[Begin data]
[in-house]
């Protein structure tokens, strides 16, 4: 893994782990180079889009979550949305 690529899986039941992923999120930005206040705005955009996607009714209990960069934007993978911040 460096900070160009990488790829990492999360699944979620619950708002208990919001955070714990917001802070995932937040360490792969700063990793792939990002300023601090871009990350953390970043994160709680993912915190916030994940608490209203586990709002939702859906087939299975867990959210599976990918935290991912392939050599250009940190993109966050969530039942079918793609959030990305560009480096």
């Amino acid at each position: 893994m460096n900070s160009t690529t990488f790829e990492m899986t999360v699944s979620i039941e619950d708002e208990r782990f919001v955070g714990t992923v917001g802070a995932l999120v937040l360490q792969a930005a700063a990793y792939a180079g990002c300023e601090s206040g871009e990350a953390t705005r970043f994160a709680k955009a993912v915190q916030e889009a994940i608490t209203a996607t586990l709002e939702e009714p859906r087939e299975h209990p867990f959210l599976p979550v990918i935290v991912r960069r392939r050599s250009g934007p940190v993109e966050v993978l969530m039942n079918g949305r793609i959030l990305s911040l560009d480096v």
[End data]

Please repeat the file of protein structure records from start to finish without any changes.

[in-house]
């Protein structure tokens, strides 16, 4: 893994782990180079889009979550949305 690529899986039941992923999120930005206040705005955009996607009714209990960069934007993978911040 460096900070160009990488790829990492999360699944979620619950708002208990919001955070714990917001802070995932937040360490792969700063990793792939990002300023601090871009990350953390970043994160709680993912915190916030994940608490209203586990709002939702859906087939299975867990959210599976990918935290991912392939050599250009940190993109966050969530039942079918793609959030990305560009480096």
């Amino acid at each position: 893994m460096n900070s160009t690529t990488f790829e990492m899986t999360v699944s979620i039941e619950d708002e208990r782990f919001v955070g714990t992923v917001g802070a995932l999120v937040l360490q792969a930005a700063a990793y792939a180079g990002c300023e601090s206040g871009e990350a953390t705005r970043f994160a709680k955009a993912v915190q916030e889009a994940i608490t209203a996607t586990l709002e939702e009714p859906r087939e299975h209990p867990f959210l599976p979550v990918i935290v991912r960069r392939r050599s250009g934007p940190v993109e966050v993978l969530m039942n079918g949305r793609i959030l990305s911040l560009d480096v």